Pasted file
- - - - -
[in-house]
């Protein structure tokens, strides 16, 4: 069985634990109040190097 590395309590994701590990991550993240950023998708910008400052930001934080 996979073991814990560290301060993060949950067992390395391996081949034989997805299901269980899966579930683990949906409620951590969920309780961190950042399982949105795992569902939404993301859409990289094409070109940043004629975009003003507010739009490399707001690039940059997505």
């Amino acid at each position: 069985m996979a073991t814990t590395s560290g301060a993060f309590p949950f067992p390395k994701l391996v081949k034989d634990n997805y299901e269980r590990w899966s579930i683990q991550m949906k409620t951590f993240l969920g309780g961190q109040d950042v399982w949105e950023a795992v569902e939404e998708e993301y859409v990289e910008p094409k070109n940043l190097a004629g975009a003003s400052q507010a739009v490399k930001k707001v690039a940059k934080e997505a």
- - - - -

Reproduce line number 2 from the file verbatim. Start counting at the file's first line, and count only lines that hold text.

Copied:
């Protein structure tokens, strides 16, 4: 069985634990109040190097 590395309590994701590990991550993240950023998708910008400052930001934080 996979073991814990560290301060993060949950067992390395391996081949034989997805299901269980899966579930683990949906409620951590969920309780961190950042399982949105795992569902939404993301859409990289094409070109940043004629975009003003507010739009490399707001690039940059997505």